Sunday, 12 April 2015

So what frightened you

in books when you were young? Anne Rooney was writing about this a few days ago in a post on "An Awfully Big Blog Adventure". There were a number of comments from other people at the end - mostly of the witches and tunnels variety. I understand those.
I mentioned a book I had as a child. It was a gift from my maternal grandmother - the sort of thing she would have delighted in. It terrified me. 
It was picture book for very young children, one of those "novelty" affairs. The front cover had some sort of animal on it and the eyes were made so that they moved. I cannot remember what the book was about. All I remember is my fear of it. 
Of course, given my maternal grandparents' and mother's adherence to Christian Science, I was not supposed to be afraid of anything. The book was produced over and over again. I screamed every time. 
Eventually my father discovered what was going on and threw the book in the fire. I sat on his knees sobbing and watched it being consumed in the flames. 
There were things in other books which frightened me but never in quite the same way. I was frightened of the wolf in Peter and the Wolf, the wolf in Red Riding Hood and the witch in Hansel and Gretel. Indeed I was not very fond of "fairy tales" before I went to school. Grimm's fairy tales were grim indeed. Perrault's were no better.
I was always upset at the way Ping the duck got smacked for being last in the line - perhaps because I was always last when it came to being in line for anything. I worried that the traffic would not stop for the ducklings in "Make Way for Ducklings". Would Milly-Molly-Mandy get into trouble? Would Peter Rabbit be all right? Would Heidi get home to her grandfather?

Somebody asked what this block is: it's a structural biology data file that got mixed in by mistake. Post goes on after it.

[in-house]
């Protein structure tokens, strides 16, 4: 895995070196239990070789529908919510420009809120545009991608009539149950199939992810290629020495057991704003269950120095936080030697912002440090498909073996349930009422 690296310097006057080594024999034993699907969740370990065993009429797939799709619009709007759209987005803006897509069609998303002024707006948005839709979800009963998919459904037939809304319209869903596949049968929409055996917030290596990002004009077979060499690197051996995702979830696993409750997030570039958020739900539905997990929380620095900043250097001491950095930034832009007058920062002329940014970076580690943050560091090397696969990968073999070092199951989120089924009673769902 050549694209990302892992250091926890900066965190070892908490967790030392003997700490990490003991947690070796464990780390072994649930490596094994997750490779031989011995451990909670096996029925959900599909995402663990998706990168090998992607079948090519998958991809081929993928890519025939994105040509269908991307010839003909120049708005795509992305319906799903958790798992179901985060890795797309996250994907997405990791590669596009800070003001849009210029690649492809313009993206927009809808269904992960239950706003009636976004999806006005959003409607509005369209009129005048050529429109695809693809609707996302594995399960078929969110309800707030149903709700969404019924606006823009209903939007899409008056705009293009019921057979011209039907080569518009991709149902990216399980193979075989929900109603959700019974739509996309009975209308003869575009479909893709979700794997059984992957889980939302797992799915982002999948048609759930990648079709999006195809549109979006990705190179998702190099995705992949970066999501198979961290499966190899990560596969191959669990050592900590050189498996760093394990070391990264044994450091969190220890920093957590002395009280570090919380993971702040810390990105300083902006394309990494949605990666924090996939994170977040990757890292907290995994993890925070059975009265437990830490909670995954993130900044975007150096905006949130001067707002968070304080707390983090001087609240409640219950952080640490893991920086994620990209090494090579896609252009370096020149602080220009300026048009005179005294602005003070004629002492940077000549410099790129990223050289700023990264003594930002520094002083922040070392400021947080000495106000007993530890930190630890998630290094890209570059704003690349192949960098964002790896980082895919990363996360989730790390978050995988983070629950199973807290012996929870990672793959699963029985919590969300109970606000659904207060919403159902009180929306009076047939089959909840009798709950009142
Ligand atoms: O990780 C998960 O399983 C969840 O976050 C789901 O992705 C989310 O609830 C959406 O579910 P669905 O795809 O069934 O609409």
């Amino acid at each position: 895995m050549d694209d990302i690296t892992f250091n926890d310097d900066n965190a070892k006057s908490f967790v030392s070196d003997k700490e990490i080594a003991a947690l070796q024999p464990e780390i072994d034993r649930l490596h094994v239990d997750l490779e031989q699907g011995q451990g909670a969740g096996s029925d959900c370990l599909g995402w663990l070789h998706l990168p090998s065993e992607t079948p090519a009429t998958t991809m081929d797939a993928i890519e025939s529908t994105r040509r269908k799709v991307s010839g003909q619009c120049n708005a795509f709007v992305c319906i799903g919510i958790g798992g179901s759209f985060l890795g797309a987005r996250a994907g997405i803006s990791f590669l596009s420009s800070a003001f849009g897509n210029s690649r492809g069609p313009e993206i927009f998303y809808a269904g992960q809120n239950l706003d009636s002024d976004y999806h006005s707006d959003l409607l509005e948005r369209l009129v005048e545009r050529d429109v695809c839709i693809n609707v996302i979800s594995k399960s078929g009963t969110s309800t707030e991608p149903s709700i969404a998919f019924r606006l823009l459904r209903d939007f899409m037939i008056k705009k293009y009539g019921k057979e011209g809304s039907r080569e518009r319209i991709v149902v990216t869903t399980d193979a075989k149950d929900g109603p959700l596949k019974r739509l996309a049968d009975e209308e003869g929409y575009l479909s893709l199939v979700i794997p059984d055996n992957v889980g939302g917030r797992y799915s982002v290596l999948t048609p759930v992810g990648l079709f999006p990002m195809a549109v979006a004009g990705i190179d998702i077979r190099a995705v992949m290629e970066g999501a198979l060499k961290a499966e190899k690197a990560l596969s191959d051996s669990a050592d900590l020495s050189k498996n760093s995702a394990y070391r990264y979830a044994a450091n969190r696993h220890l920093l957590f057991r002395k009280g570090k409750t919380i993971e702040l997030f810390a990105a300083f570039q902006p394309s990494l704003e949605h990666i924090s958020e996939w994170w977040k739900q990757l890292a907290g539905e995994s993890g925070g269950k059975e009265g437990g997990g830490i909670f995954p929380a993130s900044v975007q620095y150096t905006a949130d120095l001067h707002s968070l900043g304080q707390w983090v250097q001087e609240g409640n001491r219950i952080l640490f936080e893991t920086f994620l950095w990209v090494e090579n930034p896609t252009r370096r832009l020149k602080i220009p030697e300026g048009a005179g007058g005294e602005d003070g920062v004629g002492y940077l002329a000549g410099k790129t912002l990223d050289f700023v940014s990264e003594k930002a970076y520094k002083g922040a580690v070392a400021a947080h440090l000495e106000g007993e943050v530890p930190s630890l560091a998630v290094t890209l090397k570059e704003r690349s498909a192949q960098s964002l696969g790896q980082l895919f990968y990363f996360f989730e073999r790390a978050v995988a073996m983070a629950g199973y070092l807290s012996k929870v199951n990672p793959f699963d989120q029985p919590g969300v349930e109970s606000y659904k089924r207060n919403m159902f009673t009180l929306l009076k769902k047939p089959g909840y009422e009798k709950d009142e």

Despite all my worries I desperately wanted to read by myself - perhaps so that I could reassure myself that everything was going to be all right.
I could read by the time I went to school. I worked my way through the entire "infants" library and then the "big school" library. There were books that worried me, disturbed me and even alarmed me. I was careful to keep those things to myself. I never mentioned them to my parents. I didn't want to risk being forbidden to read anything. 
I wonder now how I would have coped with the books that are supposed to deal with "issues" like AIDS and other illnesses, death, divorce, racial issues, refugees, war and more. I don't think  I would have done too well. Would I, with all the negativity in many current books, even have been a reader? I don't know.
But, if some of those books are frightening or depressing children or making them anxious then is it any wonder they don't read?


Carole Blake said...

I had that book with wobbly eyes too but it didn't frighten me. But Hans Christian Anderson's woman with ice in her heart certainly did. Hated his stories. Especially The Little Mermaid. Still makes me shiver. Brrrr.

catdownunder said...

I don't like Anderson either - especially "The Red Shoes"!